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MEFV mutations - therapeutic guides or red herrings?


Familial Mediterranean Fever (FMF) is a hereditary inflammatory disorder characterised by self-resolving attacks of fever and serositis common in populations from Mediterranean ancestry[1]. Mutations affecting MEFV gene is believed to be responsible for the disease phenotype[1]. The correlation between the genotype and phenotype is not very strong, indicating the presence of other modifying factors which alter clinical manifestation. We describe 2 children with autoinflammtory symptoms, who had MEFV mutations, the significance of which we are unsure of.


A 13-year-old Polish girl of Romani descent of non-consanguineous parents presented with one-week history of fever, chest pain and vomiting. She was alert; but pale, tachycardic and hypotensive with normal capillary filling time and warm peripheries, despite saline boluses and broad spectrum antibiotics. She had no rash, mouth ulcers, lymphadenopathy or hepatosplenomegaly. Her investigations showed leucocytosis (22.2 x 109/L) with neutrophilia (20.2), hypoalbuminaemia (19g/L) and high inflammatory markers (CRP 222mg/L/ ESR 142mm/hour). She had past history of 3 -4 similar episodes every year since 5 years of age, one of which needed a lengthy admission to the Intensive Care Unit. She was then advised a 3-day course of oral Prednisolone at the onset of each episode, to which she did not respond this time. She continued to spike temperature in excess of 39°C daily for the next five weeks. Her inflammatory markers went up further, along with high ferritin (3729 microg/L) and LDH (1003 U/L) with persistent hypoalbuminaemia, leucocytosis with neutrophilia and thrombocytosis (platelets 597 x 109/L) and worsening anaemia (Haemoglobin 63 g/L). Investigations for an underlying immunodeficiency, infection, autoimmune disorder, macrophage activation and inflammatory bowel disease were negative. Her serum Amyloid A (SAA) was 798 mg/L. A diagnosis of an unclassified autoinflammatory disorder was made by exclusion, for which she was commenced on Anakinra at 100mg daily. Her symptoms settled and investigations normalised dramatically, including SAA. Her autoinflammtory genetics screen later revealed she is positive for MEFV E148Q mutation. Because her symptoms were not typical of FMF and were well controlled on Anakinra, treatment was not altered.

A 2-year-old boy of non-consanguineous parents of Indian origin was referred with recurrent episodes of high fevers lasting 4 days, since nine months of age with frequency increasing from 8 weeks to every 3 weeks. A typical episode starts with him rubbing ears and nose, followed by fever up to 40°c, with little response to Paracetamol and Ibuprofen. He had no other symptoms during or between these episodes. Two maternal nieces had recurrent fevers when young, which improved with tonsillectomy. His examination was normal with no rashes, mouth ulcers, lymphadenopathy or hepatosplenomegaly, although he had large tonsils with small cervical lymph nodes. He had raised inflammatory markers during the episodes. With a possible diagnosis of PFAPA syndrome, he was advised a single dose of Prednisolone at 2mg per kg at the start of an attack. He responded to Prednisolone during subsequent attacks, but parents were concerned about worsening frequency. His autoinflammtory genetics screen revealed a mutation in E148Q in exon 2 of the MEFV gene. His clinical features were not typical of FMF without any evidence of serositis and good response to Prednisolone, which prompted us to withhold Colchicine for the time being.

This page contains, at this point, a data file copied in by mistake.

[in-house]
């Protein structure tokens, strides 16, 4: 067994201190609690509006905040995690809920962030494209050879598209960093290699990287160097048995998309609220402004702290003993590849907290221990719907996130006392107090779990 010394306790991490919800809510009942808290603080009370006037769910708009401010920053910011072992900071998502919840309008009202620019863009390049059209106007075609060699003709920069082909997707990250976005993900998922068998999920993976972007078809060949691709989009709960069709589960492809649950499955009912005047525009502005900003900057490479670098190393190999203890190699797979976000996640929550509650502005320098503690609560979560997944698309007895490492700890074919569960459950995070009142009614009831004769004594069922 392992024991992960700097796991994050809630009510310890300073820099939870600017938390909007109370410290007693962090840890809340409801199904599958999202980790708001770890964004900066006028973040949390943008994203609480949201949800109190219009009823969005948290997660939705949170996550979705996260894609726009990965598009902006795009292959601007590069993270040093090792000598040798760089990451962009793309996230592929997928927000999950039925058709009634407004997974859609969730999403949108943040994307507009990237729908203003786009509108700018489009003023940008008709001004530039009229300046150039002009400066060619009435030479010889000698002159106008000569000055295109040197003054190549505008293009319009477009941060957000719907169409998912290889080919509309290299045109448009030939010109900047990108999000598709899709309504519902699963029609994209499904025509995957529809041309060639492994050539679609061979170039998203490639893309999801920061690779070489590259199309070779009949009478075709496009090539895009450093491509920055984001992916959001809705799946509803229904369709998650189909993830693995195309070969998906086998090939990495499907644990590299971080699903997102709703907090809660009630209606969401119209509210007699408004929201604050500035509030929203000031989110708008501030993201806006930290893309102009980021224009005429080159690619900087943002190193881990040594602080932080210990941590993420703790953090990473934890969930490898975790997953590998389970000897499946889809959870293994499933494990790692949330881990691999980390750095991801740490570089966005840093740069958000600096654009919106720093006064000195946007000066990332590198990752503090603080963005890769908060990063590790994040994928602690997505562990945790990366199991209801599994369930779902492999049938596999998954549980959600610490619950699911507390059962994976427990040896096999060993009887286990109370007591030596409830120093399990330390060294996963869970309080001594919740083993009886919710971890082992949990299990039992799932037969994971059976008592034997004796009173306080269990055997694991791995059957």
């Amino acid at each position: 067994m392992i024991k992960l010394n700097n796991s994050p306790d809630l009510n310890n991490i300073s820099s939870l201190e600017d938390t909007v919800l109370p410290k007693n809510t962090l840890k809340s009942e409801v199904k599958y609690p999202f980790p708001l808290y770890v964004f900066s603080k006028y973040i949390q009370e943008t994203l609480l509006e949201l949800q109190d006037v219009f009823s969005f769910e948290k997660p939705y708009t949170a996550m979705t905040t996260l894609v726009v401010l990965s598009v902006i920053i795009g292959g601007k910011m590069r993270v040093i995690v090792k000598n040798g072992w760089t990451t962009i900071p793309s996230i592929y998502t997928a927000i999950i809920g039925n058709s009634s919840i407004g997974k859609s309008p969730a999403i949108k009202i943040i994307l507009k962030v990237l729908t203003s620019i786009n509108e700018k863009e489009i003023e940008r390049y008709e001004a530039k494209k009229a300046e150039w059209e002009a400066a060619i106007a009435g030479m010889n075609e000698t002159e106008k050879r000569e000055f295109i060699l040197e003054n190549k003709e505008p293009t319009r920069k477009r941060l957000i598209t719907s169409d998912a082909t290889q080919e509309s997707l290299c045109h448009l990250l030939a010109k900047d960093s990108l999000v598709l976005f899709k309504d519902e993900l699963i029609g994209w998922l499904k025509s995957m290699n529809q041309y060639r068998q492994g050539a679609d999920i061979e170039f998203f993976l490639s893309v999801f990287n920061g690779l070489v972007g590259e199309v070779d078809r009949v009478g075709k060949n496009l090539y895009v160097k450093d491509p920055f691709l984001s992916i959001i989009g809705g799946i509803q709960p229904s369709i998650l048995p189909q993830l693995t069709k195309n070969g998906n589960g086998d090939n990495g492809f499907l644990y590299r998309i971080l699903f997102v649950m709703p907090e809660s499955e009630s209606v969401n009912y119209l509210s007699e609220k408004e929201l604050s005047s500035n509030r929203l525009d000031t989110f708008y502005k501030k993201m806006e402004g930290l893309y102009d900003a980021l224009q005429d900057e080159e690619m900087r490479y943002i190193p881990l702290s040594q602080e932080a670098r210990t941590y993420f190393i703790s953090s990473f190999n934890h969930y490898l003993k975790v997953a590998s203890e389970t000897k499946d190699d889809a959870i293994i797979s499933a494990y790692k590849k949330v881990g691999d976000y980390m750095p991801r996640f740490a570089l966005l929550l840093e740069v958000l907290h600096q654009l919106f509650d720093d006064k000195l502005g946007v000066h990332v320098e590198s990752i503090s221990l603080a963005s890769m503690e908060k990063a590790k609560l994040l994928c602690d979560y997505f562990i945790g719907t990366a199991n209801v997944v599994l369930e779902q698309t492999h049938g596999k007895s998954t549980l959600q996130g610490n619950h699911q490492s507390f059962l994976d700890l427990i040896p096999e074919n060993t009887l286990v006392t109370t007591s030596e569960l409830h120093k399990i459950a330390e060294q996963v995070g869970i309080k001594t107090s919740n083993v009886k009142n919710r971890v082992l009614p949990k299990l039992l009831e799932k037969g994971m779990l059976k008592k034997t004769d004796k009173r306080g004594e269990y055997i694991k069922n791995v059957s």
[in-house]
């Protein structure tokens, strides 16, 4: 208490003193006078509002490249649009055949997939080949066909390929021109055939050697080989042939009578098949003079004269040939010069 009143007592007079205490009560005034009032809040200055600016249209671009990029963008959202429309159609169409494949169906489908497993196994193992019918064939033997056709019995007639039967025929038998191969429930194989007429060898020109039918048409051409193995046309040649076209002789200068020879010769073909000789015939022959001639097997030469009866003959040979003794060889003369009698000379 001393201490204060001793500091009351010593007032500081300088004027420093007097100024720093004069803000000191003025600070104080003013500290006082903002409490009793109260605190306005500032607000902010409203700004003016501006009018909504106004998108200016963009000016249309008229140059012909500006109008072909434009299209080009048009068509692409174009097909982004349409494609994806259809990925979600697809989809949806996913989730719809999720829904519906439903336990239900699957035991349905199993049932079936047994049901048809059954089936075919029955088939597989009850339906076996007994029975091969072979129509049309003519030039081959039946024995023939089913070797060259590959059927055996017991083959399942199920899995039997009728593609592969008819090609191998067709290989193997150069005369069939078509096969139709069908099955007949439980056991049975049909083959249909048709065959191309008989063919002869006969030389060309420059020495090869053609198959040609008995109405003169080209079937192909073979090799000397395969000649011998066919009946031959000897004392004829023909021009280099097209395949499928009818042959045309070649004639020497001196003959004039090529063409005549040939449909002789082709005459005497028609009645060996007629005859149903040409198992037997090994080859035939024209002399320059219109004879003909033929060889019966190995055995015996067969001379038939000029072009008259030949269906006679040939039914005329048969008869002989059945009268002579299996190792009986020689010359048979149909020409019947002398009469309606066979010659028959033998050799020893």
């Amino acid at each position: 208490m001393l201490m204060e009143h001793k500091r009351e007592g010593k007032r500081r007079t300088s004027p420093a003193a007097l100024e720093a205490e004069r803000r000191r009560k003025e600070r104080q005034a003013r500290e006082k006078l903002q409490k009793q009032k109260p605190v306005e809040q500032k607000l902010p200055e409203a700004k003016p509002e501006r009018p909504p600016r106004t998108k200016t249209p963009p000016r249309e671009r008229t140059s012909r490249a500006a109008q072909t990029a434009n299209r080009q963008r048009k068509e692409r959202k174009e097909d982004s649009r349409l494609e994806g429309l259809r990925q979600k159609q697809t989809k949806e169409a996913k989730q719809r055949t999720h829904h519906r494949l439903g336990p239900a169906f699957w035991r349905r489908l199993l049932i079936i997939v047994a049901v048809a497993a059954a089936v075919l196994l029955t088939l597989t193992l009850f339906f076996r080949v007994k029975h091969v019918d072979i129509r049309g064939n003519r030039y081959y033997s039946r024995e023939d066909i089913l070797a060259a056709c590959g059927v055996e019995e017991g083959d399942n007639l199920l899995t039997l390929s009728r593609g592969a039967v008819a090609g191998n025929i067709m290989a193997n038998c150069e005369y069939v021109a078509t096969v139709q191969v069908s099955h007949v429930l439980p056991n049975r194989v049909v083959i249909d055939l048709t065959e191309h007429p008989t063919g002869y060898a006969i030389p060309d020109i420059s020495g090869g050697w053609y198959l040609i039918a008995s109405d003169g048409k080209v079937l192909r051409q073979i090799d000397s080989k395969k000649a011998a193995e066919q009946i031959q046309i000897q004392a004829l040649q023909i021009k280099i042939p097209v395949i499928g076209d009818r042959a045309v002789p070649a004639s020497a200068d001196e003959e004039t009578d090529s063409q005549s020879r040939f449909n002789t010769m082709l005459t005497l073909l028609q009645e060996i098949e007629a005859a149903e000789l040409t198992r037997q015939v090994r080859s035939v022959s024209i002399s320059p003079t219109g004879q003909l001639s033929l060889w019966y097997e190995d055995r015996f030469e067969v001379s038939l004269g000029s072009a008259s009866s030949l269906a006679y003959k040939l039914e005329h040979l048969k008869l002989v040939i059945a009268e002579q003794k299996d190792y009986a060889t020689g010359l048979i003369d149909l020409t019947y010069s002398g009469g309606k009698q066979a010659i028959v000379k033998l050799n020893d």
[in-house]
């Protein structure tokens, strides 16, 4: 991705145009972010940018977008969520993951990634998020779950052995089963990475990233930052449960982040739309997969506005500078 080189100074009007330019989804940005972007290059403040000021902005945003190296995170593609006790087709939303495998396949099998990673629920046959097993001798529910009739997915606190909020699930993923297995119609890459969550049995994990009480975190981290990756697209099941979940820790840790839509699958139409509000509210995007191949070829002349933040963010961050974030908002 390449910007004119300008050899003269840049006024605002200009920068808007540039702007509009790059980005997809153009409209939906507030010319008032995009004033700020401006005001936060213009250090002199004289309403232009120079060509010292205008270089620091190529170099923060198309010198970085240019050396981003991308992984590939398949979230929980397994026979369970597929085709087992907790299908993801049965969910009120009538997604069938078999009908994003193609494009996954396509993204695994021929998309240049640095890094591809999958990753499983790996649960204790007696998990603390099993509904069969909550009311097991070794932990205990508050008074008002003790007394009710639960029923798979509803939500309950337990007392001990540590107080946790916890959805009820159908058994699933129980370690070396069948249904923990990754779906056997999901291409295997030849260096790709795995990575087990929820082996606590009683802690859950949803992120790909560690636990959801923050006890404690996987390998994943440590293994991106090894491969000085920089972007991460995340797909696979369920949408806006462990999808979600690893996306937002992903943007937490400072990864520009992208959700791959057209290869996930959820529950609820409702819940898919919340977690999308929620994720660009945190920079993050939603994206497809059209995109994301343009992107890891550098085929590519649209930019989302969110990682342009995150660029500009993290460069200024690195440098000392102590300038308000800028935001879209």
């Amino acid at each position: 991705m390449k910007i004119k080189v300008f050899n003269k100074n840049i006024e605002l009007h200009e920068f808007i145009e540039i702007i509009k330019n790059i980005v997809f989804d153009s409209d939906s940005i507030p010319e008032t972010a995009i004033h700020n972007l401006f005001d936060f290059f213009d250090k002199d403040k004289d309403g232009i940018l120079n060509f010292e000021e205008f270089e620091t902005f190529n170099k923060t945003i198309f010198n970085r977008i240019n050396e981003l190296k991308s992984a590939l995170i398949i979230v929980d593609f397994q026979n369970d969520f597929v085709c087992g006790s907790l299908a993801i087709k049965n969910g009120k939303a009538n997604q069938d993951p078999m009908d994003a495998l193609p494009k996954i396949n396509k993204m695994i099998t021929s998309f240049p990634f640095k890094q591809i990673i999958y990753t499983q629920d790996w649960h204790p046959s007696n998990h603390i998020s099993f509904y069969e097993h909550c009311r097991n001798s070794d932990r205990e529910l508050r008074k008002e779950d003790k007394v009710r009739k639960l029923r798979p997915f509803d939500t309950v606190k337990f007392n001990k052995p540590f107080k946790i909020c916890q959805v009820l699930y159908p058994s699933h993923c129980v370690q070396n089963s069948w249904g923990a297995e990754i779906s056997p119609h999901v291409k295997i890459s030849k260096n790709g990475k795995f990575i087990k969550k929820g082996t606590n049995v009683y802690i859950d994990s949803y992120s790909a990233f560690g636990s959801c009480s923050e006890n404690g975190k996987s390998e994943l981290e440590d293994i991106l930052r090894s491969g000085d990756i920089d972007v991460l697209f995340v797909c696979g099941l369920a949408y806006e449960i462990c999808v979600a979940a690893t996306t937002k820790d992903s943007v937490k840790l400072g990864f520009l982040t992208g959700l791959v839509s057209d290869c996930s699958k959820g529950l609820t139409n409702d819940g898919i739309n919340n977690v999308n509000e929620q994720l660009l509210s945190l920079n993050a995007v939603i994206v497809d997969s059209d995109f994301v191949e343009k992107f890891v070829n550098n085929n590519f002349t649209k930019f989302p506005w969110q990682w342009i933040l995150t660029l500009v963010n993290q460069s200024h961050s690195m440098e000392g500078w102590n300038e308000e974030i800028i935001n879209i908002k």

Results and conclusion

Although E148Q is one of the one of the five most frequent MEFV mutations in the classically affected ethnic groups, it is considered to be the mildest and least penetrant with no reported incidence of amyloidosis[1]. Some studies[3] report a high frequency of E148Q mutation (21%) in Indian population used as control, an ancestry both these patients may well share. Although it may cause FMF when associated with certain other MEFV mutations, homozygosity for E148Q alone must be insufficient to produce FMF[3]. That leaves us with the question of the significance of the mutations in these children, who do not have classical symptoms of FMF but are significantly symptomatic, especially with regards to switching therapy when there is a response to the existing agent.

Consent to publish

Written informated consent for publication of their clinical details was obtained from the patient/parent/guardian/relative of the patient.


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Warrier, K., Cliffe, L., McDermott, L. et al. MEFV mutations - therapeutic guides or red herrings?. Pediatr Rheumatol 13 (Suppl 1), P129 (2015).

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